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September 19, 1942

Physiological Psychology

JAMA. 1942;120(3):246. doi:10.1001/jama.1942.02830380078043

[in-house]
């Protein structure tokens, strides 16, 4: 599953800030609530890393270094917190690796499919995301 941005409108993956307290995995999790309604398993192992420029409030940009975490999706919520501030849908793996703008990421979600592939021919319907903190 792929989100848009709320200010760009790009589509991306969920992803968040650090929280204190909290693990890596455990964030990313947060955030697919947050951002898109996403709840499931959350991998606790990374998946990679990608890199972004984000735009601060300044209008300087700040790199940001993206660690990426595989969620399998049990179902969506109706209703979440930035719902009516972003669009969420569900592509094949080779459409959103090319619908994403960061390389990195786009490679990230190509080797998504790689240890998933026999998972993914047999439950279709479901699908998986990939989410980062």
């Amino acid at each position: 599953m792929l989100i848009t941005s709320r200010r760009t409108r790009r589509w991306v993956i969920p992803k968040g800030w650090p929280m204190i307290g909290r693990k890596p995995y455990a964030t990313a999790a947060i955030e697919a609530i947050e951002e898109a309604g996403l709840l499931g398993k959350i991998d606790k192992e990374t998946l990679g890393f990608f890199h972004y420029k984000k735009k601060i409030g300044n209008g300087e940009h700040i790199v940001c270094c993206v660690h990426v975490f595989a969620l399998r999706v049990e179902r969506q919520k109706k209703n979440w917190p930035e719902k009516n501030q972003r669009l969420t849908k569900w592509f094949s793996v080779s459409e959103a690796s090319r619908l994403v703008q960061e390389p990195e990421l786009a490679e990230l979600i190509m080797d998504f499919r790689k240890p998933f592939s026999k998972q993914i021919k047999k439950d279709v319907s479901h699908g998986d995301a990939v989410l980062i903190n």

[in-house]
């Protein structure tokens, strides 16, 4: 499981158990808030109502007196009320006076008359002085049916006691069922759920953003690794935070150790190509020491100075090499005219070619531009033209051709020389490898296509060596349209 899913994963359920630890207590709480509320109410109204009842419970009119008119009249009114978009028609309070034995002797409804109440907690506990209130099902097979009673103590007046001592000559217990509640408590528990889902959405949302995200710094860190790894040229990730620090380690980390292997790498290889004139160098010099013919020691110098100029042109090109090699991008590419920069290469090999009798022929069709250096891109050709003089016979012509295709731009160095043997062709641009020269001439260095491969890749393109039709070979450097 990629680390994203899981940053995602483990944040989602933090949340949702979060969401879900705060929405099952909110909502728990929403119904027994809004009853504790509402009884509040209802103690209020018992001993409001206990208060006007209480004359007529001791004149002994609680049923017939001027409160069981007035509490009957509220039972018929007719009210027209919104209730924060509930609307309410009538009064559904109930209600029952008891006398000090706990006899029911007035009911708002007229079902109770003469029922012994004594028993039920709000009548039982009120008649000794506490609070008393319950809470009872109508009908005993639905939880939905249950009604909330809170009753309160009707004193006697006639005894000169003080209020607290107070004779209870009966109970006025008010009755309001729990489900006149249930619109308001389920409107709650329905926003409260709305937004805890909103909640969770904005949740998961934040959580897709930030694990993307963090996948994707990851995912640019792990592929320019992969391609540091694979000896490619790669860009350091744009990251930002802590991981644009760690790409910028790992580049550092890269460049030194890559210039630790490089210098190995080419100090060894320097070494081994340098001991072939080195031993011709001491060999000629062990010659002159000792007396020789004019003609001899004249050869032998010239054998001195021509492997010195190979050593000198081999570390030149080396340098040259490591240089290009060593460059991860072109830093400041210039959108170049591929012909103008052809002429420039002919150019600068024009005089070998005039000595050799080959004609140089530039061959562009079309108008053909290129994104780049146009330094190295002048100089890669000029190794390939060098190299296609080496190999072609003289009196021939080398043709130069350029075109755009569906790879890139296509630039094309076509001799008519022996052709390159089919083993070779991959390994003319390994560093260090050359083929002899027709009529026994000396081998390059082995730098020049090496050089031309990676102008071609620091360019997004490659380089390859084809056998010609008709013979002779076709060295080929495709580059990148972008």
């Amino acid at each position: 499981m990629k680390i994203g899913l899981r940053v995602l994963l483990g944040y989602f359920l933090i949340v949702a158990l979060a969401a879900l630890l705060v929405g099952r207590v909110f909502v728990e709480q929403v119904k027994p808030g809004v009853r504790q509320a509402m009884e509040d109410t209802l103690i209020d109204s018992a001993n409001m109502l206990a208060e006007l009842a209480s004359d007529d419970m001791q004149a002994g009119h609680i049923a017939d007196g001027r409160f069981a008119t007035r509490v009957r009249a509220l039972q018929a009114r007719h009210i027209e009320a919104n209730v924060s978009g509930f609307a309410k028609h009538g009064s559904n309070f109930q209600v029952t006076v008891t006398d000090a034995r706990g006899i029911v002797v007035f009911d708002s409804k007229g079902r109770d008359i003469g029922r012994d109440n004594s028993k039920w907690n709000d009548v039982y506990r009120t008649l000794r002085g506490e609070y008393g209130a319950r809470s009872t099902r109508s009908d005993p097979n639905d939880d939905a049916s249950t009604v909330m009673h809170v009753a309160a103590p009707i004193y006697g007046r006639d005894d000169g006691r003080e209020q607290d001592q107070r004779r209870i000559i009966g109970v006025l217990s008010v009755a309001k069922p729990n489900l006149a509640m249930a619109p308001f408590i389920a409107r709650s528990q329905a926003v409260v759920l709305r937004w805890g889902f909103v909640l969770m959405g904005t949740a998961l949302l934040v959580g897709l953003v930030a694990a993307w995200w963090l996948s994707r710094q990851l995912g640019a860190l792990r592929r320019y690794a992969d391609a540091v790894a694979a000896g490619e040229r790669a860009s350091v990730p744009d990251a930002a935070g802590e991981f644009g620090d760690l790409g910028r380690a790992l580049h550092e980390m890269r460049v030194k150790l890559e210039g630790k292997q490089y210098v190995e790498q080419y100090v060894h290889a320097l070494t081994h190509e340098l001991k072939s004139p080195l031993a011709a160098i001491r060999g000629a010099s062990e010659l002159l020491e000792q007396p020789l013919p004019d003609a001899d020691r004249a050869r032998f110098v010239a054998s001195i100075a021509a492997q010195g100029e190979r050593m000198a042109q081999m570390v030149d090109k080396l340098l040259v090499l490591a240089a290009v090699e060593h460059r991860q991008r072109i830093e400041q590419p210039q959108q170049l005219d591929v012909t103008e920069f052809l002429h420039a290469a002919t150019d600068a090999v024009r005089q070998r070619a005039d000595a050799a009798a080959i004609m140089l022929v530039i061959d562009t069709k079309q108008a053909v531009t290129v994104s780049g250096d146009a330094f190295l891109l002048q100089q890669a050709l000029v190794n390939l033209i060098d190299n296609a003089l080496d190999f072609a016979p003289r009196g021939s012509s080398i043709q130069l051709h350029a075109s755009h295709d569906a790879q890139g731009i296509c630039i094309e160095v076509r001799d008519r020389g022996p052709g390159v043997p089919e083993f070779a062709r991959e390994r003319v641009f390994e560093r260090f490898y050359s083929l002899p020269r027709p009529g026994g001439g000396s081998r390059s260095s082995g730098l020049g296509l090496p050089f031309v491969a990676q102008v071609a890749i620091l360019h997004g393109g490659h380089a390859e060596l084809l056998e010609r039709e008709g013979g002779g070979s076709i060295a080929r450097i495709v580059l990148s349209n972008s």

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Many physicians and psychiatrists are not aware of the fact that the training of modern psychologists involves a thorough knowledge of the form and function of the central nervous system. Several books have been published on this subject, which, though brief, nevertheless serve as accurate, complete and competent introductions into neural anatomy and physiology. Although the title of the present book is "Physiological Psychology," about an eighth of it consists of simple and accurate descriptions of nerves and of the anatomic features of the nervous system, including the microscopic and gross findings. In addition to the elementary neural anatomy and physiology there are excellent chapters adequately discussing the basic physiologic background of the emotions, speech, intelligence, consciousness, sleep and motivation. For a simple, competent and useful survey of the mechanics of behavior, this book should serve its purpose. It has a short but not unsatisfactory selected bibliography and a competent

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